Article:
Gotten into an argument on Facebook lately? You're not alone. Find yourself nodding violently in agreement with something someone posted?

Even more common.

We find ourselves in an environment where everyone seems to be acting like an "activist" for the views they find themselves aligning with. The rub? It's not easy being a good activist. The worst ones tend to alienate others because they become so deafening, vociferous and one dimensional in service of their cause—they become difficult to relate to. The best ones are able to mobilize those who share their views while building bridges to those who don't. But many of us are mistaking being engaged for taking action or skipping taking action all together and leveraging social media as a form of activism. These things are not the same and build off one another.

Awareness In Today's Filter Bubble
One of the most impactful societal measures of social networks is that they've become our go to sources of information, news, opinions, and an ever stream of feedback based on what's happening in our world. However, as the recent U.S. election underscored—networks are flawed by design in that we often surround ourselves with peer groups "like us" which creates a phenomena that's been labeled "filter bubbles". Our awareness is filtered by our often likeminded peers—and so a steady stream of content and feedback loops that are reflective of our own bias reinforces the way we see things.

Engagement vs. Action
Another side-effect of social media is that it tricks our brains into thinking being engaged is actually taking a tangible action.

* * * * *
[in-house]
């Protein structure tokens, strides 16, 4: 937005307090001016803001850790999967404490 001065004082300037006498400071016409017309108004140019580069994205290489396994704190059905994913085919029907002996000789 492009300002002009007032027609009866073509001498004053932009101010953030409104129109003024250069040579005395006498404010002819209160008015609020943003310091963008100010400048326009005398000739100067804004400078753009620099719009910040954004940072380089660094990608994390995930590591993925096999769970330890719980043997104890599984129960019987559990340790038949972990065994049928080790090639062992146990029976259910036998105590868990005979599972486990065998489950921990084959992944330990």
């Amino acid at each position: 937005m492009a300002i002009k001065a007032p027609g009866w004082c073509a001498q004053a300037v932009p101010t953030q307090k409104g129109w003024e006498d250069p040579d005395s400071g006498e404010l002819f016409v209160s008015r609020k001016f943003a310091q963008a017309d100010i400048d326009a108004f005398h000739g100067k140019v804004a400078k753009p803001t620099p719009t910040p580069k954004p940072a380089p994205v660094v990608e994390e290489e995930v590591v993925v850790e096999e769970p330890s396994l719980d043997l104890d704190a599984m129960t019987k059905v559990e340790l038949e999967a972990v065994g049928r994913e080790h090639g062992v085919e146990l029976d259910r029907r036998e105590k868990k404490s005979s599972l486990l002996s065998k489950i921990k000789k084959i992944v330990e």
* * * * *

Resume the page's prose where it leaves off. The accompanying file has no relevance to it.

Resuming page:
It is not.

I was recently reminded of this when I read a story about a mosque burning down not long after the Trump administration has signed executive orders to pause immigration from select countries. My first inclination was to "react" to the story and then share it with my peers to raise awareness. I stopped myself however because I realized that although I was engaging around an event that troubled me—I wasn't taking any tangible action to change the outcome of the event. I stopped myself and made a donation to the Go Fund Me page associated with the story. Only after that did I share the story and encourage others to take similar action. Engagement is desirable and on social media—likes, comments, shares are all forms of engagement but they are not outcome altering actions and many of us have confused engagement for action.  

The Risks and Rewards of Social Media Activism
Social networks have empowered us to in some ways mimic the dynamics of activism. It gives us a street corner, a megaphone and even a soap box to stand on so our friends, business contacts and peers know exactly what we stand for. And like the crowds who pass the activist and megaphone—some if not many will engage, after all most of us share the same filter bubbles. But for how long? After passing the activist on the street corner, when we just want to get home after a long days work—we begin to tune out the words no matter how sincere or earnest. With the megaphone and empowerment to become an "activist" for our beliefs and values comes the burden of alienation—there will be times when people just won't want to engage, no matter what their stance on an issue.

What's happening to our social newsfeeds? They've become a reflection of what we've curated over time. In some cases, they are a daily validation mechanism for ourselves and like minded peers. In other cases—they foster dialogue and debate. But they aren't a substitute for taking meaningful action even if a like, share or comment satisfies our urge in the moment.

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